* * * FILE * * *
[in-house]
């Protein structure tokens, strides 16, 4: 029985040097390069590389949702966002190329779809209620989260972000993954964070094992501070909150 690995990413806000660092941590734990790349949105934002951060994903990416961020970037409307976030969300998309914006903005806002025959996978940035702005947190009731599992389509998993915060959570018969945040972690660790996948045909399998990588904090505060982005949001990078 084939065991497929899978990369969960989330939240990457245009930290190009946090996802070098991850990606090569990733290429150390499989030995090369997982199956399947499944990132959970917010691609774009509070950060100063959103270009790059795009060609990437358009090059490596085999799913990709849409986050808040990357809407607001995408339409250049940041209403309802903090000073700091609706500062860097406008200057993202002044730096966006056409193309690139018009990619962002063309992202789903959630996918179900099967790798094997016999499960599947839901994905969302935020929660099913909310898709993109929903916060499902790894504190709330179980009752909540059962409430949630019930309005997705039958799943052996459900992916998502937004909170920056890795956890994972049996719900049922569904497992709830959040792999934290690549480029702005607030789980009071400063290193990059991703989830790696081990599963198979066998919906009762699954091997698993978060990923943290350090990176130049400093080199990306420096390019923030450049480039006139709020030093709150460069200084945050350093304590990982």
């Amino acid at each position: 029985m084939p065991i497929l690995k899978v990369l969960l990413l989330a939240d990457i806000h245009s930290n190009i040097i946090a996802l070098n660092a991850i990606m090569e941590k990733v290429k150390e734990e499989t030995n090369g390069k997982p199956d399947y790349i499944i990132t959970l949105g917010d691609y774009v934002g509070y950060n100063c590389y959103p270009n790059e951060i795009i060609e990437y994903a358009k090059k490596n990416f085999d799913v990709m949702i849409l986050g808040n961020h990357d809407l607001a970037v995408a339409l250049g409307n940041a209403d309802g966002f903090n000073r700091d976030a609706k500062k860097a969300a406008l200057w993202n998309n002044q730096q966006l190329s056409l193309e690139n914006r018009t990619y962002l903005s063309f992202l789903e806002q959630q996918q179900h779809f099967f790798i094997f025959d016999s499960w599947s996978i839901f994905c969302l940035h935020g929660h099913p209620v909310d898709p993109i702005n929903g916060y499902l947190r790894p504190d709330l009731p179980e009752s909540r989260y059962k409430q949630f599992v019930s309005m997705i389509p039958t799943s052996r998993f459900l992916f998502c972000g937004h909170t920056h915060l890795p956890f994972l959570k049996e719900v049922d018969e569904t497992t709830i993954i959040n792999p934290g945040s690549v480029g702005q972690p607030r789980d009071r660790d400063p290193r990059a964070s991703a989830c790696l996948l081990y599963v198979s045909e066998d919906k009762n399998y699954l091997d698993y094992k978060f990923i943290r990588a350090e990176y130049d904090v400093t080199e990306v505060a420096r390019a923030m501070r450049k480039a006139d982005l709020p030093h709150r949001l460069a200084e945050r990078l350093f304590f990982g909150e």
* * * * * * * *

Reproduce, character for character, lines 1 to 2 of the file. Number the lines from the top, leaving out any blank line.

[in-house]
């Protein structure tokens, strides 16, 4: 029985040097390069590389949702966002190329779809209620989260972000993954964070094992501070909150 690995990413806000660092941590734990790349949105934002951060994903990416961020970037409307976030969300998309914006903005806002025959996978940035702005947190009731599992389509998993915060959570018969945040972690660790996948045909399998990588904090505060982005949001990078 084939065991497929899978990369969960989330939240990457245009930290190009946090996802070098991850990606090569990733290429150390499989030995090369997982199956399947499944990132959970917010691609774009509070950060100063959103270009790059795009060609990437358009090059490596085999799913990709849409986050808040990357809407607001995408339409250049940041209403309802903090000073700091609706500062860097406008200057993202002044730096966006056409193309690139018009990619962002063309992202789903959630996918179900099967790798094997016999499960599947839901994905969302935020929660099913909310898709993109929903916060499902790894504190709330179980009752909540059962409430949630019930309005997705039958799943052996459900992916998502937004909170920056890795956890994972049996719900049922569904497992709830959040792999934290690549480029702005607030789980009071400063290193990059991703989830790696081990599963198979066998919906009762699954091997698993978060990923943290350090990176130049400093080199990306420096390019923030450049480039006139709020030093709150460069200084945050350093304590990982």